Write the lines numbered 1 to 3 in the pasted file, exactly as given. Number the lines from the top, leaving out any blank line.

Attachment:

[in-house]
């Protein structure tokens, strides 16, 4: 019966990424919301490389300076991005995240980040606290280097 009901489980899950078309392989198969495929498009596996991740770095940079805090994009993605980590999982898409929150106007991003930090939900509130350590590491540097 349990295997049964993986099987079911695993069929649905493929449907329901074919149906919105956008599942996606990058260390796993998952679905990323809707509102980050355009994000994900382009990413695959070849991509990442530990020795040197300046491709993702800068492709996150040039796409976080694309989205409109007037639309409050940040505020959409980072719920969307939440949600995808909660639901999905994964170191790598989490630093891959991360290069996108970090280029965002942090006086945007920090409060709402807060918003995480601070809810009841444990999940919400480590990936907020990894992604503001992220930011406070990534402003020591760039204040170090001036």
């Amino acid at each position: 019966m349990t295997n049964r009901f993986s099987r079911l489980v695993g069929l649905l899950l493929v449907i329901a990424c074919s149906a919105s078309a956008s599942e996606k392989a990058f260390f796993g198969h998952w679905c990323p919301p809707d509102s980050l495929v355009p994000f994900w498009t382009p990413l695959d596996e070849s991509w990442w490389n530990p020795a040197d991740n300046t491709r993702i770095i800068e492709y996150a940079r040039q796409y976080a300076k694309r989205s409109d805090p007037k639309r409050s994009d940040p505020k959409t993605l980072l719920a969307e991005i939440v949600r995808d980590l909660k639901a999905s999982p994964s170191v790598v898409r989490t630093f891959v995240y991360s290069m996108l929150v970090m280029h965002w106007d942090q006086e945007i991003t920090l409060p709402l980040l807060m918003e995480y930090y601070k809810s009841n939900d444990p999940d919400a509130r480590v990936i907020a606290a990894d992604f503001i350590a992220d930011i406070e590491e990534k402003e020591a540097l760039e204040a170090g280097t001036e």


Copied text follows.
[in-house]
């Protein structure tokens, strides 16, 4: 019966990424919301490389300076991005995240980040606290280097 009901489980899950078309392989198969495929498009596996991740770095940079805090994009993605980590999982898409929150106007991003930090939900509130350590590491540097 349990295997049964993986099987079911695993069929649905493929449907329901074919149906919105956008599942996606990058260390796993998952679905990323809707509102980050355009994000994900382009990413695959070849991509990442530990020795040197300046491709993702800068492709996150040039796409976080694309989205409109007037639309409050940040505020959409980072719920969307939440949600995808909660639901999905994964170191790598989490630093891959991360290069996108970090280029965002942090006086945007920090409060709402807060918003995480601070809810009841444990999940919400480590990936907020990894992604503001992220930011406070990534402003020591760039204040170090001036």
């Amino acid at each position: 019966m349990t295997n049964r009901f993986s099987r079911l489980v695993g069929l649905l899950l493929v449907i329901a990424c074919s149906a919105s078309a956008s599942e996606k392989a990058f260390f796993g198969h998952w679905c990323p919301p809707d509102s980050l495929v355009p994000f994900w498009t382009p990413l695959d596996e070849s991509w990442w490389n530990p020795a040197d991740n300046t491709r993702i770095i800068e492709y996150a940079r040039q796409y976080a300076k694309r989205s409109d805090p007037k639309r409050s994009d940040p505020k959409t993605l980072l719920a969307e991005i939440v949600r995808d980590l909660k639901a999905s999982p994964s170191v790598v898409r989490t630093f891959v995240y991360s290069m996108l929150v970090m280029h965002w106007d942090q006086e945007i991003t920090l409060p709402l980040l807060m918003e995480y930090y601070k809810s009841n939900d444990p999940d919400a509130r480590v990936i907020a606290a990894d992604f503001i350590a992220d930011i406070e590491e990534k402003e020591a540097l760039e204040a170090g280097t001036e």